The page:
In this report we present a new model, phi-3-mini (3.8B parameters), trained for 3.3T tokens on larger and more advanced versions of the datasets used in phi-2. With its small size, phi-3-mini can easily be inferenced locally on a modern phone (see Figure 2), yet it achieves a quality that seems on-par with models such as Mixtral 8x7B [JSR+ 24] and GPT-3.5.

Highly capable language model running locally on a cell-phone. Thanks to its small size, phi3-mini can be quantized to 4-bits so that it only occupies ≈ 1.8GB of memory. We tested the quantized
model by deploying phi-3-mini on iPhone 14 with A16 Bionic chip running natively on-device and fully
offline achieving more than 12 tokens per second.

4-bit quantized phi-3-mini running natively on an iPhone with A16 Bionic chip, generating over 12
tokens per second. — cs.CL

Marah Abdin, Sam Ade Jacobs, Ammar Ahmad Awan, Jyoti Aneja, Ahmed Awadallah, Hany Awadalla, Nguyen Bach, Amit Bahree, Arash Bakhtiari, Harkirat Behl, Alon Benhaim, Misha Bilenko, Johan Bjorck, Sébastien Bubeck, Martin Cai, Caio César Teodoro Mendes, Weizhu Chen, Vishrav Chaudhary, Parul Chopra, Allie Del Giorno, Gustavo de Rosa, Matthew Dixon, Ronen Eldan, Dan Iter, Amit Garg, Abhishek Goswami, Suriya Gunasekar, Emman Haider, Junheng Hao, Russell J. Hewett, Jamie Huynh, Mojan Javaheripi, Xin Jin, Piero Kauffmann, Nikos Karampatziakis, Dongwoo Kim, Mahoud Khademi, Lev Kurilenko, James R. Lee, Yin Tat Lee, Yuanzhi Li, Chen Liang, Weishung Liu, Eric Lin, Zeqi Lin, Piyush Madan, Arindam Mitra, Hardik Modi, Anh Nguyen, Brandon Norick, Barun Patra, Daniel Perez-Becker, Thomas Portet, Reid Pryzant, Heyang Qin, Marko Radmilac, Corby Rosset, Sambudha Roy, Olatunji Ruwase, Olli Saarikivi, Amin Saied, Adil Salim, Michael Santacroce, Shital Shah, Ning Shang, Hiteshi Sharma, Xia Song, Masahiro Tanaka, Xin Wang, Rachel Ward, Guanhua Wang, Philipp Witte, Michael Wyatt, Can Xu, Jiahang Xu, Sonali Yadav, Fan Yang, Ziyi Yang, Donghan Yu, Chengruidong Zhang, Cyril Zhang, Jianwen Zhang, Li Lyna Zhang, Yi Zhang, Yue Zhang, Yunan Zhang, Xiren Zhou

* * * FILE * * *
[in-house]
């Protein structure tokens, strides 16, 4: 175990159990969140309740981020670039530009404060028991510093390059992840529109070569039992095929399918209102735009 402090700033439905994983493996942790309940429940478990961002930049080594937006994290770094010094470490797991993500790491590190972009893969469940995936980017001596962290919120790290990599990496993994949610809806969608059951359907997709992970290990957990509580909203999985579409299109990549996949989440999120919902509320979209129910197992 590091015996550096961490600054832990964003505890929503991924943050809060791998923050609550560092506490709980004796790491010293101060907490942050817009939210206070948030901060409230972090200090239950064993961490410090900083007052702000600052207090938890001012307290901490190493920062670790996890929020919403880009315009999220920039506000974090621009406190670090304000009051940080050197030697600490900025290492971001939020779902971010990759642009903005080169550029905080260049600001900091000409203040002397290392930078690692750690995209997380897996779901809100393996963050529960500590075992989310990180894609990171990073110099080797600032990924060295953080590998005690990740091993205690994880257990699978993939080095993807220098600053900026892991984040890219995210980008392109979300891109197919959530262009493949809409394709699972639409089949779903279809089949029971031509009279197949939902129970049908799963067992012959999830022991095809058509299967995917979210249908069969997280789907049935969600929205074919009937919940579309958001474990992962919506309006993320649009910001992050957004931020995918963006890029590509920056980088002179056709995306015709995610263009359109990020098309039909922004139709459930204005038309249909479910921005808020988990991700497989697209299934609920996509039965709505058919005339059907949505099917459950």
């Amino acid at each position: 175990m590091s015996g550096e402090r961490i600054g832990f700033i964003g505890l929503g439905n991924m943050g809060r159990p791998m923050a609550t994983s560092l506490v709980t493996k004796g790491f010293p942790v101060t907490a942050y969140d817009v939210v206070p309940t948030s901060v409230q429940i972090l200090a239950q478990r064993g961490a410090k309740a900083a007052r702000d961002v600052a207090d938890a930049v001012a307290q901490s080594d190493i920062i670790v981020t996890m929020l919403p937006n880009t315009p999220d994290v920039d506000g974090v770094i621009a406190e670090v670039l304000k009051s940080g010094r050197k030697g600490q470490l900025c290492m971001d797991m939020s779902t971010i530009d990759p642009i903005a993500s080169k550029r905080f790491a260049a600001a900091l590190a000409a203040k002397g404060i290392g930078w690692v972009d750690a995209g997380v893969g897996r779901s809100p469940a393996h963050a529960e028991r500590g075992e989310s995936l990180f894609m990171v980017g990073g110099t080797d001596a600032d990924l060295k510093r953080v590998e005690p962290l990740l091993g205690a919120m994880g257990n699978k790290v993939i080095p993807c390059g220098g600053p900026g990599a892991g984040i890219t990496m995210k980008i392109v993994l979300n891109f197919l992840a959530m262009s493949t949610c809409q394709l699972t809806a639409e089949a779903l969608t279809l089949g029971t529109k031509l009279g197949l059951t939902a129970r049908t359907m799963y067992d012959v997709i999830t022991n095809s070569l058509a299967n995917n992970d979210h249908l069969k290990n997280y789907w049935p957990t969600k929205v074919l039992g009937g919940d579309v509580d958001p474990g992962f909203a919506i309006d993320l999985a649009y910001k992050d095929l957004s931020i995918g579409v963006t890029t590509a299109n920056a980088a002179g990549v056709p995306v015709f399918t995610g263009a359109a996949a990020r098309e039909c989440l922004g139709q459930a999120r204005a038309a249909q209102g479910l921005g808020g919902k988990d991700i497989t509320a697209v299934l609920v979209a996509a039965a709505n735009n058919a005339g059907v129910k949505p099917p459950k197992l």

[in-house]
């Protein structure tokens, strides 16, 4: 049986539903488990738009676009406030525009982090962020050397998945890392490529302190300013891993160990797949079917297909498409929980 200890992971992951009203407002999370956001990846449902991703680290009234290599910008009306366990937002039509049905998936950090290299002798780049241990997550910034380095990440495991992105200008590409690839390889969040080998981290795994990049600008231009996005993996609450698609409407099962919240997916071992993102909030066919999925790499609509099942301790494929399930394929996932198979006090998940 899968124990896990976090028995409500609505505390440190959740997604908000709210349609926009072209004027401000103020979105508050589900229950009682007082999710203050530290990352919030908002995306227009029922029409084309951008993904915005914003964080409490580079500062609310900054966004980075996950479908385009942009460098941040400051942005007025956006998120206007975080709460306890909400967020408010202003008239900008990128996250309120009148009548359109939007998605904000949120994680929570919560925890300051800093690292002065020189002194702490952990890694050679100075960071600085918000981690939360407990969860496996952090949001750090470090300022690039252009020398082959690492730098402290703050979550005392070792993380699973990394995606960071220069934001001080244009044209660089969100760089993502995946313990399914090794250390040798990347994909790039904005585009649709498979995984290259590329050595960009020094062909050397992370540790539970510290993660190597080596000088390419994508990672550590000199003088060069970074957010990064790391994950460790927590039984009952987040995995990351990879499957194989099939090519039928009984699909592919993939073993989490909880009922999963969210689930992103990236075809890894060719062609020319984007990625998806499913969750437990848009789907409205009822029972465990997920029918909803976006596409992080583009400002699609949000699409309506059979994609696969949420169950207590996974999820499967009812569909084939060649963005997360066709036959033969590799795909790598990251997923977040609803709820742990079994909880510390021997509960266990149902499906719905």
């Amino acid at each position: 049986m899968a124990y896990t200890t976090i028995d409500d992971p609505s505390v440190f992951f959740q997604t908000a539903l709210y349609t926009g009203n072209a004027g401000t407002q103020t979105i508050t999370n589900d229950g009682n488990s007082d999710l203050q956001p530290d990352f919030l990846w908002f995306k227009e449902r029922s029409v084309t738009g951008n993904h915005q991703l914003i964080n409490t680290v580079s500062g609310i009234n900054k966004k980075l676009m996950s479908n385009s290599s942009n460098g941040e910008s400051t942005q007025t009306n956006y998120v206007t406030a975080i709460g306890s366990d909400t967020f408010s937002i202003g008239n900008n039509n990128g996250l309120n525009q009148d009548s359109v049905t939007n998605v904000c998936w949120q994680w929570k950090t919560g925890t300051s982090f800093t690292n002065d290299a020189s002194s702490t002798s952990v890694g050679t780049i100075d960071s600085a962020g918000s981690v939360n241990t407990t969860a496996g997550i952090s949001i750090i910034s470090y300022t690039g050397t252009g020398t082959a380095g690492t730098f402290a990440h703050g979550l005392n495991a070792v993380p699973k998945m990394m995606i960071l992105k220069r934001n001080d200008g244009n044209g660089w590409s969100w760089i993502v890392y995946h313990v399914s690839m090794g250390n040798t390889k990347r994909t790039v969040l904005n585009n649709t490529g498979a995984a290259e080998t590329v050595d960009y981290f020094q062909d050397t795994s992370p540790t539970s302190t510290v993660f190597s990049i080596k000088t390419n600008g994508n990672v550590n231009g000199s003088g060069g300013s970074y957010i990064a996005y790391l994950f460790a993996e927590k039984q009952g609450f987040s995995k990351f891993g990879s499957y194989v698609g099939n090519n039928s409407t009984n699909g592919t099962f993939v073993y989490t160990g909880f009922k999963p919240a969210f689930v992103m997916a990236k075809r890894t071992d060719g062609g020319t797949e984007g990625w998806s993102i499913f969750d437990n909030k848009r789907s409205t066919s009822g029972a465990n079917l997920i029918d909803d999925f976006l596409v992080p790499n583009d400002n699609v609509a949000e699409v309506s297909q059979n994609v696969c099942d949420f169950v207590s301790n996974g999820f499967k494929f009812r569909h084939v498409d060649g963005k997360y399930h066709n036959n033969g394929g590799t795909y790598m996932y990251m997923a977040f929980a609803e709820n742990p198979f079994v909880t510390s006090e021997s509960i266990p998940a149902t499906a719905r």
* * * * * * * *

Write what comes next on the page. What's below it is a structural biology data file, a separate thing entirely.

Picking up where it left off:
Comments: 12 pages
Subjects: Computation and Language (cs.CL); Artificial Intelligence (cs.AI)
Cite as: arXiv:2404.14219 [cs.CL] (or arXiv:2404.14219v2 [cs.CL] for this version)
Focus to learn more
Submission history
From: Sebastien Bubeck
[v1] Mon, 22 Apr 2024 14:32:33 UTC (3,072 KB)
[v2] Tue, 23 Apr 2024 14:49:38 UTC (3,072 KB)

Pocket-Sized AI Models Could Unlock a New Era of Computing“, by Wired takes a look at this research as well.


Explorers Club Fellow, ex-NASA Space Station Payload manager/space biologist, Away Teams, Journalist, Lapsed climber, Synaesthete, Na’Vi-Jedi-Freman-Buddhist-mix, ASL, Devon Island and Everest Base Camp veteran, (he/him) 🖖🏻